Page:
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    Integrating semiotic resources in CALL activity designs
    (University of Hawaii National Foreign Language Resource Center, 2023-02-13) Suvorov, Ruslan ; Gruba, Paul
    Grounded in the three-tiered transdisciplinary SLA framework of the Douglas Fir Group (2016), we explore how the concept of ‘semiotic resources’ may be integrated into CALL activity designs. Starting at the macro level, we discuss how language ideology may influence where to situate semiotic resources within initial design considerations. We next move to the meso level, the site of community and social negotiation, to look at how the departmental culture and personal orientation may influence design choices. Our attention then turns to the micro level where we define the roles semiotic resources may play through concepts used in Systemic Functional Linguistics (SFL). Moving from theory to practice, we describe how 14 pre-service ESL/EFL teachers in a graduate-level course designed CALL activities. Based on an analysis of their CALL activity designs and research-informed commentaries, we show how students were concerned with designs that highlighted textual aspects of semiotic resources. Such results, not surprisingly, point to the ways macro and meso levels may influence how semiotic resources surface within micro-level activity designs. We conclude by discussing the importance of taking a transdisciplinary approach to promoting language learning as semiotic learning in CALL designs and propose several areas for future research.
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    Negotiation of meaning via virtual exchange in immersive virtual reality environments
    (University of Hawaii National Foreign Language Resource Center, 2023-02-13) Chen, Hsin-I ; Sevilla-Pavón, Ana
    This study examines how English-as-lingua-franca (ELF) learners employ semiotic resources, including head movements, gestures, facial expression, body posture, and spatial juxtaposition, to negotiate for meaning in an immersive virtual reality (VR) environment. Ten ELF learners participated in a Taiwan-Spain VR virtual exchange project and completed two VR tasks on an immersive VR platform. Multiple datasets, including the recordings of VR sessions, pre- and post-task questionnaires, observation notes, and stimulated recall interviews, were analyzed quantitatively and qualitatively with triangulation. Built upon multimodal interaction analysis (Norris, 2004) and Varonis and Gass’ (1985a) negotiation of meaning model, the findings indicate that ELF learners utilized different embodied semiotic resources in constructing and negotiating meaning at all primes to achieve effective communication in an immersive VR space. The avatar-mediated representations and semiotic modalities were shown to facilitate indication, comprehension, and explanation to signal and resolve non-understanding instances. The findings show that with space proxemics and object handling as the two distinct features of VR-supported environments, VR platforms transform learners’ social interaction from plane to three-dimensional communication, and from verbal to embodied, which promotes embodied learning. VR thus serves as a powerful immersive interactive environment for ELF learners from distant locations to be engaged in situated languacultural practices that goes beyond physical space. Pedagogical implications are discussed.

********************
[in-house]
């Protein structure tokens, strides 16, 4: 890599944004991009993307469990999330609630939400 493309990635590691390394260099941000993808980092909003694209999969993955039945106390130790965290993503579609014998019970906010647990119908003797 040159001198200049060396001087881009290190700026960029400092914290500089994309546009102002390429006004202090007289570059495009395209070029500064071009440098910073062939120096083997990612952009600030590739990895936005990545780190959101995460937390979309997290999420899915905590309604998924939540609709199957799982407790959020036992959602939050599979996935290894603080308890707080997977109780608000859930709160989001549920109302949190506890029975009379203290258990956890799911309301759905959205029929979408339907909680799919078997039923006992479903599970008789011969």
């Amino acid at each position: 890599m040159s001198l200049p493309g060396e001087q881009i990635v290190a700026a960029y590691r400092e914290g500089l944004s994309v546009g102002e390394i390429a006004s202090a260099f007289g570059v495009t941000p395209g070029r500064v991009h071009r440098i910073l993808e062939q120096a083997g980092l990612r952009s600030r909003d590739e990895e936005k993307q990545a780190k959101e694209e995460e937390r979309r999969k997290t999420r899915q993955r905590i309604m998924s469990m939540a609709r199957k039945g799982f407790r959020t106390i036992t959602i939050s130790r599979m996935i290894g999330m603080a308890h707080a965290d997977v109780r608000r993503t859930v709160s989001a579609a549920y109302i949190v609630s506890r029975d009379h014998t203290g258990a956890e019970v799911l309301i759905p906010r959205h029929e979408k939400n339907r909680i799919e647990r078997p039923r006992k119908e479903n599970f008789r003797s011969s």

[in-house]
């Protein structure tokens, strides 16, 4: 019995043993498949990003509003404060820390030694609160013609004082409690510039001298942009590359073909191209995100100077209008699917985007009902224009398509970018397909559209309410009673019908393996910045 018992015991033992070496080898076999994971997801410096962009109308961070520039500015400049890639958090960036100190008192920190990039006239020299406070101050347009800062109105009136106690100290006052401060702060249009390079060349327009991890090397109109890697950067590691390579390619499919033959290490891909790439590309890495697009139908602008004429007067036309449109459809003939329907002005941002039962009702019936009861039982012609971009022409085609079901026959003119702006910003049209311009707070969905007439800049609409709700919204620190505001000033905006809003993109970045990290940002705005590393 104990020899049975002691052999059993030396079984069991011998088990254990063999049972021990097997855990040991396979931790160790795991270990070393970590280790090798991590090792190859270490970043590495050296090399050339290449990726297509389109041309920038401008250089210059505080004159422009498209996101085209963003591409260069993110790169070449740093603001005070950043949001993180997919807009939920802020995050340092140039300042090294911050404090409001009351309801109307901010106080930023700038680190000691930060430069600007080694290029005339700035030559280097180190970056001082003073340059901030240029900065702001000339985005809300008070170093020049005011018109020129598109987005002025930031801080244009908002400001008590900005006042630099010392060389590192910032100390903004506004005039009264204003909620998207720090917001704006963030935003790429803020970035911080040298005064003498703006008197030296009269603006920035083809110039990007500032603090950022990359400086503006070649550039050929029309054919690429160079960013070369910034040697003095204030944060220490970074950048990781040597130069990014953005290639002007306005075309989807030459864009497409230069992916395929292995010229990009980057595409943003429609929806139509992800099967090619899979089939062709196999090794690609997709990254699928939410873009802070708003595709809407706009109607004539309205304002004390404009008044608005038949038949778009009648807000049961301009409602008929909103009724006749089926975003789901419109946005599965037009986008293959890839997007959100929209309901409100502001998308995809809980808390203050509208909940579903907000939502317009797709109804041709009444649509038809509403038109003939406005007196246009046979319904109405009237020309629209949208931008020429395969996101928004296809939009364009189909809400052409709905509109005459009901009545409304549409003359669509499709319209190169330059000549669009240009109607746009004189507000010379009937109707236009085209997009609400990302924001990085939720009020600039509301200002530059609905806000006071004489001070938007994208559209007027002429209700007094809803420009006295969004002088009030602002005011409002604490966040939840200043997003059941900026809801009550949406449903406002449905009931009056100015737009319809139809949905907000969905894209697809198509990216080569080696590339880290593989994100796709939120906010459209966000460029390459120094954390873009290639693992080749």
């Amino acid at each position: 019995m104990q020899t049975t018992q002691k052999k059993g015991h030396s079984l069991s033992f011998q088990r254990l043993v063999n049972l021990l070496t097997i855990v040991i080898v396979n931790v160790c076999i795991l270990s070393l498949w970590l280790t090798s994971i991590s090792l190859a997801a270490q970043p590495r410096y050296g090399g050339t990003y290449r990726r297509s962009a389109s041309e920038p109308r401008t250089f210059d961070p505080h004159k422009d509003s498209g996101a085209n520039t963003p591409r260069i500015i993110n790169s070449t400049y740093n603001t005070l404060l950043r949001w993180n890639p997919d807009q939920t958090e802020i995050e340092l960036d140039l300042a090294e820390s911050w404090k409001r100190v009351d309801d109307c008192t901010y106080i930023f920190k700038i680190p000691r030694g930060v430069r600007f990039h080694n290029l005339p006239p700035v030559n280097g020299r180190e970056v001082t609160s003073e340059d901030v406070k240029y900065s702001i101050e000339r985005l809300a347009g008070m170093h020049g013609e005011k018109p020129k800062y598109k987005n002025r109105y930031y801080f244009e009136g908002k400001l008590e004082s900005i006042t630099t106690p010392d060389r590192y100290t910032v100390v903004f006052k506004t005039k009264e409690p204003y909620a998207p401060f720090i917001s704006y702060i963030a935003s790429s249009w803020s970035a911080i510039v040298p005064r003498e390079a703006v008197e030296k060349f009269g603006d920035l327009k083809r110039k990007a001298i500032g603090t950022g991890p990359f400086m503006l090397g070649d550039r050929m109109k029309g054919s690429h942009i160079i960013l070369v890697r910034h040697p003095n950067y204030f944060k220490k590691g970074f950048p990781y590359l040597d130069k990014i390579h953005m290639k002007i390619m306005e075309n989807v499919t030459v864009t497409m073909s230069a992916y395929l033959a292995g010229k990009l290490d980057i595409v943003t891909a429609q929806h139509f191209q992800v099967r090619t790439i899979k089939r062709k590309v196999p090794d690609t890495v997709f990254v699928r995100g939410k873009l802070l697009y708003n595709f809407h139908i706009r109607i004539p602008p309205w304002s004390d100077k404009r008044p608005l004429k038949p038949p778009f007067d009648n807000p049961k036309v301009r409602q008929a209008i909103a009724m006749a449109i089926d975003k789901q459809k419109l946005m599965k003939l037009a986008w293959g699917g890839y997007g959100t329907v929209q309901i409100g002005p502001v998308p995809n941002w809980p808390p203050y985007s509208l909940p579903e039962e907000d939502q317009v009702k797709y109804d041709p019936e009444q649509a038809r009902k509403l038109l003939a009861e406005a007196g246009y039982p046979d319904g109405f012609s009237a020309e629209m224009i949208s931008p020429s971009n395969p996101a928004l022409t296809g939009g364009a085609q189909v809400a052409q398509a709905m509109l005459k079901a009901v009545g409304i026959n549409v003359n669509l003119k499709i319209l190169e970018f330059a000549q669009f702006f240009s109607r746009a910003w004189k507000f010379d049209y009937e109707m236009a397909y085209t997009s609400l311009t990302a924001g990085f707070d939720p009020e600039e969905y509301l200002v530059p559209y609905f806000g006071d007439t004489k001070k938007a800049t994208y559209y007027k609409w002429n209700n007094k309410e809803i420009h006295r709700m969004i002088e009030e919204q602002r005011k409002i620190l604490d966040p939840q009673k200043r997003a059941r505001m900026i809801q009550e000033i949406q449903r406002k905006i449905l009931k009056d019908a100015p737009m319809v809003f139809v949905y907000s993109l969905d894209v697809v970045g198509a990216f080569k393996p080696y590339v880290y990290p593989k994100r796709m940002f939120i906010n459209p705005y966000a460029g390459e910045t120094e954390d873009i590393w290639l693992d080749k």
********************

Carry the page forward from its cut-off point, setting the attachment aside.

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    Multimodal representation in virtual exchange: A social semiotic approach to critical digital literacy
    (University of Hawaii National Foreign Language Resource Center, 2023-02-13) Satar, Müge ; Hauck, Mirjam ; Bilki, Zeynep
    For agentive and influential involvement in online communities, language learners and teachers need to develop critical digital literacy (CDL), conceptualized by Darvin (2017) as an awareness of “how meanings are represented in ways that maintain and reproduce relations of power” (p. 5) and thus privilege some and marginalize others online. Virtual exchange (VE) provides an ideal socio-cultural and socio-semiotic context for fostering CDL (Hauck, 2019) as it is an educational intervention that is—by default—digitally mediated. In this contribution, we examine the employment of semiotic practices for multimodal representation and how they “shape power relations with others” (Bezemer & Jewitt, 2009, p. 1), thereby drawing on a social semiotic approach (Bezemer & Kress, 2016) to CDL (Bilki et al., 2023). Our insights stem from a six-week VE between two higher education institutions in Turkey and the UK, which brought together 48 future English as a Foreign Language (EFL) teachers. The task-based exchanges yielded a rich dataset which allows us to illustrate how CDL is materially achieved through transformative processes observed in multicultural, multilingual, and multimodal interactions. Our findings speak to Kern’s (2014, 2015) appeal for a relational pedagogy and highlight the need to promote CDL in EFL teaching and teacher education to foster critical reflection on meaning-making conventions while exercising agency to establish powerful online relations with others.